Some people, on the other hand, get creative. I once came across a post on social media where someone claimed their pit bull puppy was actually a silver Labrador. But one woman on TikTok was harboring a secret cat in her rental that had a no pets policy, and either her cat was unaware or he was aware and was simply being a jerk.

My money is on the latter since cats are known to be jerks for no reason. I mean, have you ever left something on the counter for a few minutes? They make it their mission to knock it on the floor. So I fully believe this fluffy little meow box wanted to make his presence known in an effort to rat out his owner.

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Photo by Pixabay/Pexels

Train tracks leading into Auschwitz-Birkenau, the largest Nazi death camp.

Kanye West (who has legally changed his name to Ye) has been making headlines—again—not only for his bizarre public behavior, but for blatantly antisemitic remarks he made in recent interviews.

There's no question that Ye's comments praising Hitler and Nazis and denying that 6 million Jews were killed in the Holocaust are hurtful and dangerous. There's no question that bad actors are using Ye's antisemitic comments to push their white nationalist agenda. The question is whether Ye fans would allow their admiration of his musical talents—or whatever else they like about him—to overshadow the fact that he is now regularly spewing pro-Nazi rhetoric to millions of people.

In at least one corner of the internet, fans are responding in what may be the most effective and meaningful way possible—by countering Ye's commentary with a deluge of Holocaust education and remembrance.

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Joy

Delivery driver's reaction to snacks left for him shows how a little kindness goes a long way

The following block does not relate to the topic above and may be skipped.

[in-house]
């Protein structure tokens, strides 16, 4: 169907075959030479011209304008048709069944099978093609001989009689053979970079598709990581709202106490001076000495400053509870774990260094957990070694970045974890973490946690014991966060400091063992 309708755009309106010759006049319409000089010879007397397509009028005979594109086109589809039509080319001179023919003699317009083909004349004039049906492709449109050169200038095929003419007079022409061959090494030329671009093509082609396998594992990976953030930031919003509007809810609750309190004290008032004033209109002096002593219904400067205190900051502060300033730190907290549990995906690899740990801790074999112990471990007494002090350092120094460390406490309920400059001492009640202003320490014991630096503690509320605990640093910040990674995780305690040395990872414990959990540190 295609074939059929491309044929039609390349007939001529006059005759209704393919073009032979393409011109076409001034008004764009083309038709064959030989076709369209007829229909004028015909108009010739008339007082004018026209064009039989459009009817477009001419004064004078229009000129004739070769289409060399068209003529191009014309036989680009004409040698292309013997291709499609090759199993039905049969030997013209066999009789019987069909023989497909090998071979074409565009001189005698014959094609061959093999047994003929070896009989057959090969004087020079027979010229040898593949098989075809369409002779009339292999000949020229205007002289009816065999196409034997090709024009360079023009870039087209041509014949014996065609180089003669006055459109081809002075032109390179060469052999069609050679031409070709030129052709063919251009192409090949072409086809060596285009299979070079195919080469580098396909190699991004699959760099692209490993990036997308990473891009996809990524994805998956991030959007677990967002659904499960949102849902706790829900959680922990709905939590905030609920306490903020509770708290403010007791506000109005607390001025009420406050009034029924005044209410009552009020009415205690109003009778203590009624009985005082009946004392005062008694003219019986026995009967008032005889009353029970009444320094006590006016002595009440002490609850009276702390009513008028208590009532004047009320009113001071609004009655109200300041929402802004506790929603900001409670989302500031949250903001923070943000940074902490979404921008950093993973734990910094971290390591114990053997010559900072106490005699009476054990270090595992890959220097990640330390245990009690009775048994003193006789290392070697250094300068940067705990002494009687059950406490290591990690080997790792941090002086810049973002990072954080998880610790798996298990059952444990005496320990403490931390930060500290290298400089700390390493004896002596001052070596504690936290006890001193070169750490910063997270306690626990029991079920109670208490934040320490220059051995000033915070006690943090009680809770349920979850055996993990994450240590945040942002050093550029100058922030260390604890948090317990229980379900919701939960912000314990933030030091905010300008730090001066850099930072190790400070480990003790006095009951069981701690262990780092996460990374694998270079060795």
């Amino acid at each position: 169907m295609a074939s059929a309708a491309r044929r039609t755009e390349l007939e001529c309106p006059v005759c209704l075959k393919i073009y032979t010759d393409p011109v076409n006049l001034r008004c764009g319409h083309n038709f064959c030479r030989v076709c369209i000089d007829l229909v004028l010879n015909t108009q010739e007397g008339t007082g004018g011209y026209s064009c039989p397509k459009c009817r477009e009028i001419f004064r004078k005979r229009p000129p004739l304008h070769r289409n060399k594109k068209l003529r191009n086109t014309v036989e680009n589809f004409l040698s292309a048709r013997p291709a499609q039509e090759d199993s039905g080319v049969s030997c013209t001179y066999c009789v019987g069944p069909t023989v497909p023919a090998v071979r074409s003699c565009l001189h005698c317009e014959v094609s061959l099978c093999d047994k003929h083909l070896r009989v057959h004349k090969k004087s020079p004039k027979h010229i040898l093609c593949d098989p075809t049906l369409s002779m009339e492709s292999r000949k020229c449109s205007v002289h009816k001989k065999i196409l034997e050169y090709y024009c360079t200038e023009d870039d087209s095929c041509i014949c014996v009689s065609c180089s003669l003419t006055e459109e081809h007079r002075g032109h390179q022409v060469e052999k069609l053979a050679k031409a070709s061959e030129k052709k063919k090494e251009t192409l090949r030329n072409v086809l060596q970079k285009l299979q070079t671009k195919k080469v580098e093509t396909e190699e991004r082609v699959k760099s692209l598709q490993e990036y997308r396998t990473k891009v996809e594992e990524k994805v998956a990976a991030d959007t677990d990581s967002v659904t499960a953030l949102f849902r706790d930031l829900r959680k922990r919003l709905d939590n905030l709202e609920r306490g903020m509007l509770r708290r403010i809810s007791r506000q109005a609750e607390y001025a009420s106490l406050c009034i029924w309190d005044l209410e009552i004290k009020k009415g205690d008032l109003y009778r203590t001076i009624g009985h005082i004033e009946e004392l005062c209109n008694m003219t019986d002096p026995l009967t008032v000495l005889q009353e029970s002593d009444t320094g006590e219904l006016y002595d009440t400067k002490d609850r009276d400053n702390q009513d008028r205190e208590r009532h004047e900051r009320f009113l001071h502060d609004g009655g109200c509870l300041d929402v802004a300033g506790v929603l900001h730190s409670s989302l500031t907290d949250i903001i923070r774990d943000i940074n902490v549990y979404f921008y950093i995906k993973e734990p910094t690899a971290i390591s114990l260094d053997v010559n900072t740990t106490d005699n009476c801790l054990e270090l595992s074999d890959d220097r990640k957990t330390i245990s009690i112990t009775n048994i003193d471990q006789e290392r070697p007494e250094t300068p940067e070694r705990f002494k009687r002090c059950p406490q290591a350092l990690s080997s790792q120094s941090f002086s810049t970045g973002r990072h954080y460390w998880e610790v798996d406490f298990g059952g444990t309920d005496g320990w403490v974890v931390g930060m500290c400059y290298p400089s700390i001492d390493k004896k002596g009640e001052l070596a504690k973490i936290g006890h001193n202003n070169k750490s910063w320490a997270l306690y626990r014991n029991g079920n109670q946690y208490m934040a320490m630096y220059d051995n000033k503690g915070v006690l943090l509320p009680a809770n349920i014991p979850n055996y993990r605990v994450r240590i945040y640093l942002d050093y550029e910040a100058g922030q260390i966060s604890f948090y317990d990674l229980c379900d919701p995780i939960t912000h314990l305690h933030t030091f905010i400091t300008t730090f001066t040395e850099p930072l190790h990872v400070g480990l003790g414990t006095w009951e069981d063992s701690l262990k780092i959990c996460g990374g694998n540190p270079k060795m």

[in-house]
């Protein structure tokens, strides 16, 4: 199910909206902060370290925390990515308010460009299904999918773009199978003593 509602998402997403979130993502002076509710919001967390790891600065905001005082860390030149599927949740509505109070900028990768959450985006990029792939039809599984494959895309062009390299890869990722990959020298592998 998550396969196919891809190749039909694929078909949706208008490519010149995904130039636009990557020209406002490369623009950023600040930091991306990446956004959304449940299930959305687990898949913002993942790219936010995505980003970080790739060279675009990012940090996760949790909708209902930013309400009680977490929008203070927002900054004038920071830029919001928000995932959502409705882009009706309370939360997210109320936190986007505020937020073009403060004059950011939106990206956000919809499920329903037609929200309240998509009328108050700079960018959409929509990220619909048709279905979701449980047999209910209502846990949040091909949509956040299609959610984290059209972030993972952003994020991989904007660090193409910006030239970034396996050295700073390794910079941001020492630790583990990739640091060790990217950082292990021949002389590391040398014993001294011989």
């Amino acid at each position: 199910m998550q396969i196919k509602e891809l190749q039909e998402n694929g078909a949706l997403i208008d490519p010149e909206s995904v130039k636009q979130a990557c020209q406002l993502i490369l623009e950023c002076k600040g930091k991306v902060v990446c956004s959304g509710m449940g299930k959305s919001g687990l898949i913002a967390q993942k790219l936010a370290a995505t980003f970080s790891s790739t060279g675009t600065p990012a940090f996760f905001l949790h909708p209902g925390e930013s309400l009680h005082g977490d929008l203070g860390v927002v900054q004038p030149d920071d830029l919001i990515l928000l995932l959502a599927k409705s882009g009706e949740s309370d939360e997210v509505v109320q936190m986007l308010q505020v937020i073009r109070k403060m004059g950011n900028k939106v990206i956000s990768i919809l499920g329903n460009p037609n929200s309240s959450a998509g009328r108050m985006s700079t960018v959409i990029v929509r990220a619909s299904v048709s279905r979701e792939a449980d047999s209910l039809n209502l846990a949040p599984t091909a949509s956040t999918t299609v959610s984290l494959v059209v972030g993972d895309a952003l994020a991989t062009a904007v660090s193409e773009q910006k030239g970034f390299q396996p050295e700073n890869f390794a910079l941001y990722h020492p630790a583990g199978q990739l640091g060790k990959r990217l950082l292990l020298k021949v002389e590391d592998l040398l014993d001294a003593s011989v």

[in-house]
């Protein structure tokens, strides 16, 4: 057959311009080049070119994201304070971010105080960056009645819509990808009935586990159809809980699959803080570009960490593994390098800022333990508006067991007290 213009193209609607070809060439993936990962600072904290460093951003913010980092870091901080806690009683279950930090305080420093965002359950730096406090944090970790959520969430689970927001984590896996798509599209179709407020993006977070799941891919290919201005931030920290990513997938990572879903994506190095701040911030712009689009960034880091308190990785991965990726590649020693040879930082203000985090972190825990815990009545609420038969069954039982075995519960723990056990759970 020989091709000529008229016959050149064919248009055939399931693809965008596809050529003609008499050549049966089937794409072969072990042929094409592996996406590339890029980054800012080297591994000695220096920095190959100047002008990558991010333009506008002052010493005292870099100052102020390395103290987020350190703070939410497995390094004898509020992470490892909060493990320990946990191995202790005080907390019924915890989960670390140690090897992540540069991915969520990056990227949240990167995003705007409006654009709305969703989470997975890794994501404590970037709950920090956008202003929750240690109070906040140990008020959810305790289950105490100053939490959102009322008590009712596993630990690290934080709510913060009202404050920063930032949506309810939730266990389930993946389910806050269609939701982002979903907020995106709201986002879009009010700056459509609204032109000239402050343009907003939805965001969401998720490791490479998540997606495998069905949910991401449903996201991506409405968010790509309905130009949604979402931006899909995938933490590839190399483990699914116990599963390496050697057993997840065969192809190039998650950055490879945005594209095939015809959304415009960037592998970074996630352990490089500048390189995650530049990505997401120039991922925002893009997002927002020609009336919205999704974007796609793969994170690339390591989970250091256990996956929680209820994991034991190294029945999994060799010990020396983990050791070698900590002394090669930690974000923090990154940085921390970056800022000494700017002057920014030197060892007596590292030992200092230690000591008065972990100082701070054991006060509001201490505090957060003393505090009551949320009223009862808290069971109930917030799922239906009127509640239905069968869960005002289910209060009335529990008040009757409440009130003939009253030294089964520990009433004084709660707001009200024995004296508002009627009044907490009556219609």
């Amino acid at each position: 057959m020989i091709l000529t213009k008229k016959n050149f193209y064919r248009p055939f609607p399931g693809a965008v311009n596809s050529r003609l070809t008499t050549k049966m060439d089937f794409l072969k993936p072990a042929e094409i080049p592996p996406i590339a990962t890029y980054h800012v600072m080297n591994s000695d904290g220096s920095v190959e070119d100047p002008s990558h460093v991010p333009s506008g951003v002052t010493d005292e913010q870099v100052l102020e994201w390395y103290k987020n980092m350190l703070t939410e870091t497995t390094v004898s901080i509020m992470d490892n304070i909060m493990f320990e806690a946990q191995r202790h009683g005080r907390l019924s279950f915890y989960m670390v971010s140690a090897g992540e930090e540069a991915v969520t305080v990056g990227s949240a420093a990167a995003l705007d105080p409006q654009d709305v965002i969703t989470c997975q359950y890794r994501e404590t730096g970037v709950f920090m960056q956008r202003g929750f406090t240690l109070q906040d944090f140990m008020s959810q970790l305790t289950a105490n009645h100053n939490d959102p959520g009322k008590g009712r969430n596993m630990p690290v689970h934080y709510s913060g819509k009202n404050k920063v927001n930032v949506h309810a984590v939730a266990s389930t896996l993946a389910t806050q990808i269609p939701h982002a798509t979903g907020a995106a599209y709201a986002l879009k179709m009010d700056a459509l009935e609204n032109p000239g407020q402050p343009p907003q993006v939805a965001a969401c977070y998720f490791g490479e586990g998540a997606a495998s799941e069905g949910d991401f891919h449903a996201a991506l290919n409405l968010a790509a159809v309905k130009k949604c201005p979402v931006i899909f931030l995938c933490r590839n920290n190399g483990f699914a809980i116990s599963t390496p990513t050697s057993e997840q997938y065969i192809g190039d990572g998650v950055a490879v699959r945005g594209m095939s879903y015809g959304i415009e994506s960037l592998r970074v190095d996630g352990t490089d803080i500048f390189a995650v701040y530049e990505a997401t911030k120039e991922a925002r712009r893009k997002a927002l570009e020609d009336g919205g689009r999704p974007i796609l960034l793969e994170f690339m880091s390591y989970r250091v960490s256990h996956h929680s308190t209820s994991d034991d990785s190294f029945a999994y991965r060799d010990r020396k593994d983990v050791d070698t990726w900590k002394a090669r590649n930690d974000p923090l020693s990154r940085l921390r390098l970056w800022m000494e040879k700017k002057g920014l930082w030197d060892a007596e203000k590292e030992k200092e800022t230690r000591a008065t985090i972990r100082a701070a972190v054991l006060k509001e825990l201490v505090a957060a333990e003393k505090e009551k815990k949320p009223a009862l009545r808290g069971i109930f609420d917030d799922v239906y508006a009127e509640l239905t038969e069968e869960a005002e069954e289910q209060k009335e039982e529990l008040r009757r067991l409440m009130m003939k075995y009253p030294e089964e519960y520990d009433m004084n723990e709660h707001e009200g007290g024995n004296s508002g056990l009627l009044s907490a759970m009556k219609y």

'Seeing a grown man get so excited about Capri Sun is extra wholesome.'

"Dee" the delivery guy stoked to get some Doritos.

Sometimes the smallest gesture can change someone’s day for the better, especially when that act of kindness lets them know their work is appreciated. Over the last few years, delivery drivers have done a fantastic job keeping people healthy during the pandemic, so Toni Hillison Barnett told News 11 that she and her husband started a tradition of leaving snacks for their drivers on the front porch.

The Barnetts, who live in Louisville, Kentucky, can see the drivers' reactions by recording them on their doorbell cameras. “I live for reactions like this to our snack cart! Thx to all of the delivery drivers out there! We appreciate you!” Toni wrote on an Instagram post.

Recently, one of the Barnetts’ delivery guys, a joyous fellow that we believe is known as Dee, went viral on TikTok because of his positive reaction to receiving some snacks during his deliveries. The snacks are tasty, no doubt. But it’s also wonderful to feel appreciated. After Toni posted the video, it received more than 100,000 views.

“Oh my God, you guys are the best, I gotta take a snapshot of this,” Dee can be heard saying in the video. “Oh, Capri Suns are my favorite, Yes!”

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Pop Culture

'Princess Bride' star Mandy Patinkin shared a moving detail about the film with a grieving woman

Two souls connecting over the loss of their fathers. (Phew, grab a tissue for this one, folks.)

via Mandy Patinkin / TikTok

This story originally appeared on 08.25.21


There was an emotional exchange on TikTok between two people who lost their fathers to cancer. One was actor Mandy Patinkin, the other was TikTok user Amanda Webb.

Patinkin currently stars on "The Good Fight" but one of his most famous roles is Inigo Montoya in the 1987 classic "The Princess Bride." In the film, Montoya is a swordsman who is obsessed with confronting a six-fingered man who killed his father.

Webb recently lost her father Dan to mantle cell lymphoma. She had heard a rumor that Patinkin used his father's death from cancer as motivation in a pivotal scene where he confronts the six-fingered Count Rugen (Christopher Guest) in a duel.